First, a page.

Both expressing gratitude and building a positive environment have been important in my leadership. It has set the foundation to exercise transformative thinking and take care of those who counted on me to lead. Grounding myself with a grateful heart helps me express my beliefs freely, have more than enough optimism to share, and create a space where I can put attention and effort on the needs of others before self.

One easy way to practice gratitude is simply saying "Thank you." I read an alarming statistic claiming that a little over 50% of people respond with a "thank you, or thanks" in social settings. Even more disturbing, only 15% of people say "thank you" at work.

In this later phase of life, I have caught myself saying "Thank you so much." Not sure how the habit started, but since I became aware of it, I try to add "so much" whenever possible. It's just one small way for me to express my gratitude and appreciation for what some did for me in a way that conveys they matter.

No one is exempt from problems. The path most traveled is focusing on those issues as problems, a grateful leader transforms the thinking and focuses on the solution of challenging opportunities, not the issue itself.

Once I developed and set into place this gratitude-attitude, then my perspective changed:

  • I found there is usually more than one way to look at a challenge, or what others might call a problem. Looking at situations from this vantage point, sets into motion the concept of being open to new ways of doing something, and oftentimes, results in asking others for their input.
  • Quite frequently, I realized the problem wasn't as big or complex as once thought. Changing my perspective helped me see details that I originally overlooked. It forced me out of the "Oh, woe is me" thought process. This generally was the result of looking at the issue from a practical perspective and less from an emotional basis.
  • I began to value others and found ways to build them up, and say "thank you" more. FANNY told me to thank others for what they do regardless of task, title, or tenure. She drilled into me that if I had to tear someone down to build myself up, then I wasn't that good to begin with. She was right. Today, through my programs to infuse cohesion into cultures, I teach a Cohesion Affirmation to leaders. It is a simple process of affirming other people by recognizing their role, and appreciating them for who they are as a person. A Cohesion Affirmation is another way to say "thank you" to another person on your team, a family member, or a service provider.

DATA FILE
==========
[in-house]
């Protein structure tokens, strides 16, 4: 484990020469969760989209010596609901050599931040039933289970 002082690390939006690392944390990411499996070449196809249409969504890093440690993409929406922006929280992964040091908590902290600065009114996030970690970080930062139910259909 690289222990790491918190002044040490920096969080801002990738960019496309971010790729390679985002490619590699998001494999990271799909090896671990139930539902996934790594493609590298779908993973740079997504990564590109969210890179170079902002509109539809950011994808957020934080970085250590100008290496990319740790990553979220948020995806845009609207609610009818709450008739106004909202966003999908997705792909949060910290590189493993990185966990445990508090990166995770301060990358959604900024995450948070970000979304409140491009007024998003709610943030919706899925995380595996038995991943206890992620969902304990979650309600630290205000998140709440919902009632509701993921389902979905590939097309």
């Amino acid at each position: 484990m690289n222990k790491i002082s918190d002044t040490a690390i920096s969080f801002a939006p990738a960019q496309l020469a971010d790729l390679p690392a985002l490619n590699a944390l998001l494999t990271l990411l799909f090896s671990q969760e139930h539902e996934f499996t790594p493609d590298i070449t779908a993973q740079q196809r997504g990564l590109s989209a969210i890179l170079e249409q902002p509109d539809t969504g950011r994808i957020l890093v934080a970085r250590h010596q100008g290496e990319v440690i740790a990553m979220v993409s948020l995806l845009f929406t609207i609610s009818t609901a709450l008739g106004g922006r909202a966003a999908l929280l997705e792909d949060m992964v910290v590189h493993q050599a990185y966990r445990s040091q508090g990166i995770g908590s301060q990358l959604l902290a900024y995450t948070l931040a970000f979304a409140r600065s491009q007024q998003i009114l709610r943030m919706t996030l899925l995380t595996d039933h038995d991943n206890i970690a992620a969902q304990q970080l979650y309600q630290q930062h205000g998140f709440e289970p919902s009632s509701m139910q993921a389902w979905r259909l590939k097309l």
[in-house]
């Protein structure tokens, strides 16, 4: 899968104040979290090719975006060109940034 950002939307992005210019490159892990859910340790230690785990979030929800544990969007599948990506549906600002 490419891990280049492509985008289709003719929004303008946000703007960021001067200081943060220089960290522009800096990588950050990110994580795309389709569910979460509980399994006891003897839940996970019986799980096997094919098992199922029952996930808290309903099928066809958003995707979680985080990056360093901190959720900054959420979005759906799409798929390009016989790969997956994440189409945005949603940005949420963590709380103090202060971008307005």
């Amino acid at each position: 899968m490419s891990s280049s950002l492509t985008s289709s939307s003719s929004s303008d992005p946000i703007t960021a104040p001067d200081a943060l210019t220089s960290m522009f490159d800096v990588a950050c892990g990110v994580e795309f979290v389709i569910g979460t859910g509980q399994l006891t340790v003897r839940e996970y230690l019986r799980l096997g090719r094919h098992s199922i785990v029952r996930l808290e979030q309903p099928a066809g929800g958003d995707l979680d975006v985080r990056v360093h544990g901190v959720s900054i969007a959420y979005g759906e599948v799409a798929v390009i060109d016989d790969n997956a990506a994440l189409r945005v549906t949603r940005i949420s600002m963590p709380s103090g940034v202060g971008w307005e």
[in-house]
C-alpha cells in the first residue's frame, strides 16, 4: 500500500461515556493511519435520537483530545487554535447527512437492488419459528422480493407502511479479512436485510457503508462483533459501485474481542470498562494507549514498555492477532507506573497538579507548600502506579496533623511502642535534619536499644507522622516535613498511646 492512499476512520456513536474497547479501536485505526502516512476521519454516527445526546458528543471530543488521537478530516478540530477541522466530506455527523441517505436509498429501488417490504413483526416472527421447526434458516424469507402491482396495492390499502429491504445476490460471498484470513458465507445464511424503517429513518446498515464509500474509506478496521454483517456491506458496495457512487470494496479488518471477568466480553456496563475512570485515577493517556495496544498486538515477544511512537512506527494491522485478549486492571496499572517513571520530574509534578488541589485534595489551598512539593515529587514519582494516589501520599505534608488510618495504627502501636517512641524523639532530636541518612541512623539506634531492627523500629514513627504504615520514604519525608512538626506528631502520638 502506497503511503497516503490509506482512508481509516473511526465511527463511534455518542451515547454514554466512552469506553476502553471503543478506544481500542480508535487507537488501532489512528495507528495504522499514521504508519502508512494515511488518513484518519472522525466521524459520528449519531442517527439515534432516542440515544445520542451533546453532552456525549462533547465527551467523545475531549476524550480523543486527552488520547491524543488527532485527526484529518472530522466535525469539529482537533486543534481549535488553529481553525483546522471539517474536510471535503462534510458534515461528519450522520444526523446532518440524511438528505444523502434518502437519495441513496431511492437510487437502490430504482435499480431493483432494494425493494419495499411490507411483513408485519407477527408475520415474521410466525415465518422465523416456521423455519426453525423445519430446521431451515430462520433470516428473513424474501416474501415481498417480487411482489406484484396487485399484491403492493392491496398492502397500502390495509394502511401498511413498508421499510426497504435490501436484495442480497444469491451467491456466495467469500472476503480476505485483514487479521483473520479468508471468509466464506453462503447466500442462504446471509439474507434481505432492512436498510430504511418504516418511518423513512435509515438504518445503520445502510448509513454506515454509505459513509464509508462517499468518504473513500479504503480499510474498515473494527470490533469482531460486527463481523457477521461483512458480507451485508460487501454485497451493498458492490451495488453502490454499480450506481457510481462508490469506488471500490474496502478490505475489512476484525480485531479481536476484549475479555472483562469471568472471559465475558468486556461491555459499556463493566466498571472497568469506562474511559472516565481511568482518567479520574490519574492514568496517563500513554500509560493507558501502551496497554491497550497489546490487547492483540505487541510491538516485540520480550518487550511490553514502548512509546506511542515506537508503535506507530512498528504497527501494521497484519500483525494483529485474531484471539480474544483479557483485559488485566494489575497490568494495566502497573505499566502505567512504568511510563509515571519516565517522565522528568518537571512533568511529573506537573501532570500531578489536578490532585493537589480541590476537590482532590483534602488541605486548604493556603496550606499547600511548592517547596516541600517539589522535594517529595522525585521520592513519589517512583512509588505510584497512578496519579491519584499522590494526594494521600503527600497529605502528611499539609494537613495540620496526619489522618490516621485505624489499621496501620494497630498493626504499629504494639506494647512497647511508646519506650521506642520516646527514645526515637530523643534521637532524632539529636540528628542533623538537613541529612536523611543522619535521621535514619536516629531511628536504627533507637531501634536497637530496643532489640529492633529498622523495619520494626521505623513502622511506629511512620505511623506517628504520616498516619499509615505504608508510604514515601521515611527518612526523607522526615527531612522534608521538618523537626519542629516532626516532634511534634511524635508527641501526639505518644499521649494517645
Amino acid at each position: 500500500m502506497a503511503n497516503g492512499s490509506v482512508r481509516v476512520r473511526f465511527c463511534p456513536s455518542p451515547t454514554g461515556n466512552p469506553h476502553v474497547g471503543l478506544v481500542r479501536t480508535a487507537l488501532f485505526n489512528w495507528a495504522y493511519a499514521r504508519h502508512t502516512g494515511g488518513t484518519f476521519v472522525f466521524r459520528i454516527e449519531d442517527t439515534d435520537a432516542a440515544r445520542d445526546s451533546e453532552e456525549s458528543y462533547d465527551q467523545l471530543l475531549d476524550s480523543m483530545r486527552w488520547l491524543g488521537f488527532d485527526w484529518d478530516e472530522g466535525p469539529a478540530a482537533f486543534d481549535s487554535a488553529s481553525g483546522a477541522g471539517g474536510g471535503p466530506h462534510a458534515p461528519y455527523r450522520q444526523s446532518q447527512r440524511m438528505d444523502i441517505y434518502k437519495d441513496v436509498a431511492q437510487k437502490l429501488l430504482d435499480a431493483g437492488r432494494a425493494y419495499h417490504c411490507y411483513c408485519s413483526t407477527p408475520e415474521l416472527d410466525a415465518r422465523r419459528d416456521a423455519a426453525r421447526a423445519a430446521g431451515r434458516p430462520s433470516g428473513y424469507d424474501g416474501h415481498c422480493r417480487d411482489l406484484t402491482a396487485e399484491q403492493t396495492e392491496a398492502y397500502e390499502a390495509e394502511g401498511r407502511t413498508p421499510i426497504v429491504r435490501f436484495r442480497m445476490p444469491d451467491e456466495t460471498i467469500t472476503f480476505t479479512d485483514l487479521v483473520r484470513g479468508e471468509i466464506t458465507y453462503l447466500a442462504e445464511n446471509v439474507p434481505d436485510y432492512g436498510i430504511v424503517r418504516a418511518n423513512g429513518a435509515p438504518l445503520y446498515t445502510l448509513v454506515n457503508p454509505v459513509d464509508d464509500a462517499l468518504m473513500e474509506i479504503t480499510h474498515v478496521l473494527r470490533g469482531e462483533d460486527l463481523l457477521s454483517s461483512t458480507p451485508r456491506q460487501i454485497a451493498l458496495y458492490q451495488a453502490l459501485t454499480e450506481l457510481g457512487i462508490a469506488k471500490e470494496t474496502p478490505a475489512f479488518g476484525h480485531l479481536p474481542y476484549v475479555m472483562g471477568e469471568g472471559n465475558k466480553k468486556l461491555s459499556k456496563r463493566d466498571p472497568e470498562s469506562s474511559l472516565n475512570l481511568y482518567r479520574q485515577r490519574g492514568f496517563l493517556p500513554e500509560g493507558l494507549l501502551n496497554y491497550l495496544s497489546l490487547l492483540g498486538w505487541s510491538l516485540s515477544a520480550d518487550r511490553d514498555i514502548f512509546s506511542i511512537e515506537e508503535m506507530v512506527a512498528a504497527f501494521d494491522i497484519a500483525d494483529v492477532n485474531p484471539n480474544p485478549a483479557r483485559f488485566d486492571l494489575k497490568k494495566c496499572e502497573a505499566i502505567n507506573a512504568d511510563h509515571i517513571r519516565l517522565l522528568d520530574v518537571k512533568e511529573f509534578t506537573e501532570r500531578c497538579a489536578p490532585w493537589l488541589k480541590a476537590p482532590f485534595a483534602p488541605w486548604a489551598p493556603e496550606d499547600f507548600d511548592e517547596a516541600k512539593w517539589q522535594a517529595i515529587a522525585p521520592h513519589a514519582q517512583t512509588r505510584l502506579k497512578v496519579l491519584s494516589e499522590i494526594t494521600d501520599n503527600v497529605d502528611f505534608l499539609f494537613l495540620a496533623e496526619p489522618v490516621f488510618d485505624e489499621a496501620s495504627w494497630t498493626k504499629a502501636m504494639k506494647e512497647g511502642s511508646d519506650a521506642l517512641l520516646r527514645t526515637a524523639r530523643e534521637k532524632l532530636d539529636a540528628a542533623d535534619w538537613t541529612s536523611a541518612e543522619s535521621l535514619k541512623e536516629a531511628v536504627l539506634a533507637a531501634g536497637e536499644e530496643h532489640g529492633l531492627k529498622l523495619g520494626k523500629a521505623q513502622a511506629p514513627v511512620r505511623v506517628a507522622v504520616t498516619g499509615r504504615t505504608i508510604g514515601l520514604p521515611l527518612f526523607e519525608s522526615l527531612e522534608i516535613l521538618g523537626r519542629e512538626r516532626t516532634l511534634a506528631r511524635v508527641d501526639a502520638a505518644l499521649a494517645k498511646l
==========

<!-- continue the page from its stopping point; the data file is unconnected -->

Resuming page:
• Clarity of the situation was much more in focus. Instead of me over dramatizing a problem or area of concern to gain sympathy, I told myself that the solution to the issue would be within reach. Sharing details about the challenge were aimed at clearly understanding the root cause and gaining the support of others to pitch in and help find some workable solutions.
  • My decision-making improved. I sought input from others and allowed their contributions to make a difference. In my bestselling title, "Cohesion Culture: Proven Principles to Retain Your Top Talent" I refer to the process of including your trusted counsel within the concept of "Influence Thinking." When I used trusted sources for information, my ability to make choices happened faster and with greater success.

Maintaining a sense of gratitude aided by a positive approach to life is necessary and part of a continuous process to make life work, regardless of life's messiness or ugliness.

When I look at life through a lens of gratitude, it helps me realize that no matter what happens, I get to choose what type of life I live. It can be filled with apprehension, fear, anxiety, and half-empty glasses, or I can flip it upside down and see possibilities, have confidence, be excited, and realize my glass is neither half-empty nor half-full … it is filled just right.